Herman Melville

(1 August 1819 – 28 September 1891 / New York City, New York)

Herman Melville Quotes

  • ''Much of a man's character will be found betokened in his backbone. I would rather feel your spine than your skull, whoever you are. A thin joist of a spine never yet upheld a full and noble soul.''
    Herman Melville (1819-1891), U.S. author. Moby-Dick (1851), ch. 80, The Writings of Herman Melville, vol. 6, eds. Harrison Hayford, Hershel Parker, and G. Thomas Tanselle (1988).
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  • ''We are not a nation, so much as a world; for unless we claim all the world for our sire, like Melchisedec, we are without father or mother.''
    Herman Melville (1819-1891), U.S. author. Redburn (1849), ch. 33, The Writings of Herman Melville, vol. 4, eds. Harrison Hayford, Hershel Parker, and G. Thomas Tanselle (1969).
  • ''To study the stars upon the wide, boundless sea, is divine as it was to the Chaldean Magi, who observed their revolutions from the plains.''
    Herman Melville (1819-1891), U.S. author. White-Jacket (1850), ch. 19, The Writings of Herman Melville, vol. 5, eds. Harrison Hayford, Hershel Parker, and G. Thomas Tanselle (1969).
  • ''I seem, in most of these verses, to have but placed a harp in a window, and noted the contrasted airs which wayward winds have played upon the strings.''
    Herman Melville (1819-1891), U.S. author. Prefatory words. "Battle-Pieces" (1866), p. 446, Collected Poems of Herman Melville, ed. Howard P. Vincent (1947). Describing the composition of his Civil War poetry.
  • ''The strong arm, my lord, is no argument, though it overcomes all logic.''
    Herman Melville (1819-1891), U.S. author. Mardi (1849), ch. 104, The Writings of Herman Melville, vol. 3, eds. Harrison Hayford, Hershel Parker, and G. Thomas Tanselle (1970). Spoken by Babbalanja, the philosopher.
  • ''Whenever we discover a dislike in us, toward any one, we should ever be a little suspicious of ourselves.''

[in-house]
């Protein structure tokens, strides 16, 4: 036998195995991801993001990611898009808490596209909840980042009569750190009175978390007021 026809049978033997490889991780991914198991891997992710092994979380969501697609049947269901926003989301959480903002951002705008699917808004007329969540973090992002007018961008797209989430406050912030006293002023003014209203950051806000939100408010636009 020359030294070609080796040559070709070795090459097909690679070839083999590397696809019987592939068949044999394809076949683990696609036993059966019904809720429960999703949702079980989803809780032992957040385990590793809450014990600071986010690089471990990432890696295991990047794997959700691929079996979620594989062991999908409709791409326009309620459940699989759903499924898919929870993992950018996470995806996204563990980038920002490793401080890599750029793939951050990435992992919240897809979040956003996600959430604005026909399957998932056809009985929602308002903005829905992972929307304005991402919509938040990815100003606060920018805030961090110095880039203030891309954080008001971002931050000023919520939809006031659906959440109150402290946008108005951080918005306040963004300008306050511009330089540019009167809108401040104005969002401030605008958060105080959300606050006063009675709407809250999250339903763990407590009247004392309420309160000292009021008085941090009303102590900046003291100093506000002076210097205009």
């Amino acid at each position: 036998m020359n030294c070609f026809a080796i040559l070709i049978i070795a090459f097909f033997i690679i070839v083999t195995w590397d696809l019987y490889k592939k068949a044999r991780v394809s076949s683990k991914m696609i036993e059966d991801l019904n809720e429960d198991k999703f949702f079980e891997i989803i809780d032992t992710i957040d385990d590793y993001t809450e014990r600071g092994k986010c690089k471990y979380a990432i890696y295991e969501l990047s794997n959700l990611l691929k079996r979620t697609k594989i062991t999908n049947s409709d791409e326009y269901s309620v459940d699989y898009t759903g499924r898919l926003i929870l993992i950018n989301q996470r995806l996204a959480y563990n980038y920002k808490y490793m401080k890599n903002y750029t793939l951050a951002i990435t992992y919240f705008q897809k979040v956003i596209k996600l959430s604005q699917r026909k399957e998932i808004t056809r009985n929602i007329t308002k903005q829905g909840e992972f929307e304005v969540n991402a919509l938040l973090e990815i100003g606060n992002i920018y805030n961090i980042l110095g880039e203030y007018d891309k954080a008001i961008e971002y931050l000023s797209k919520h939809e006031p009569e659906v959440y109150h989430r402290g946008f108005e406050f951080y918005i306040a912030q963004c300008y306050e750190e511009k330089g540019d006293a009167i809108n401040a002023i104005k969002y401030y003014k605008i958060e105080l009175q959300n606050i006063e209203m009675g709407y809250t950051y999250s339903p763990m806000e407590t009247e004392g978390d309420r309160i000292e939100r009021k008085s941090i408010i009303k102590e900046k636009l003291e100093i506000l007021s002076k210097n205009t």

Herman Melville (1819-1891), U.S. author. Redburn (1849), ch. 51, The Writings of Herman Melville, vol. 4, eds. Harrison Hayford, Hershel Parker, and G. Thomas Tanselle (1969).
  • ''There is something in us, somehow, that, in the most degraded condition, we snatch at a chance to deceive ourselves into a fancied superiority to others, whom we suppose lower in the scale than ourselves.''
    Herman Melville (1819-1891), U.S. author. White-Jacket (1850), ch. 67, The Writings of Herman Melville, vol. 5, eds. Harrison Hayford, Hershel Parker, and G. Thomas Tanselle (1969). Referring to black and white people.
  • ''Know, thou, that the lines that live are turned out of a furrowed brow.''
    Herman Melville (1819-1891), U.S. author. Mardi (1849), ch. 180, The Writings of Herman Melville, vol. 3, eds. Harrison Hayford, Hershel Parker, and G. Thomas Tanselle (1970). Spoken by Babbalanja, the philosopher, about poetry.
  • ''The scene of suffering is a scene of joy when the suffering is past; and the silent reminiscence of hardships departed, is sweeter than the presence of delight.''
    Herman Melville (1819-1891), U.S. author. Redburn (1849), ch. 60, The Writings of Herman Melville, vol. 4, eds. Harrison Hayford, Hershel Parker, and G. Thomas Tanselle (1969).
  • ''He who goes oftenest round Cape Horn goes the most circumspectly.''
    Herman Melville (1819-1891), U.S. author. White-Jacket (1850), ch. 24, The Writings of Herman Melville, vol. 5, eds. Harrison Hayford, Hershel Parker, and G. Thomas Tanselle (1969).

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Best Poem of Herman Melville

Art

In placid hours well-pleased we dream
Of many a brave unbodied scheme.
But form to lend, pulsed life create,
What unlike things must meet and mate:
A flame to melt--a wind to freeze;
Sad patience--joyous energies;
Humility--yet pride and scorn;
Instinct and study; love and hate;
Audacity--reverence. These must mate,
And fuse with Jacob's mystic heart,
To wrestle with the angel--Art.

Read the full of Art

Immolated

Children of my happier prime,
When One yet lived with me, and threw
Her rainbow over life and time,
Even Hope, my bride, and mother to you!
O, nurtured in sweet pastoral air,
And fed on flowers and light and dew
Of morning meadows -spare, ah, spare
Reproach; spare, and upbraid me not
That, yielding scarce to reckless mood,

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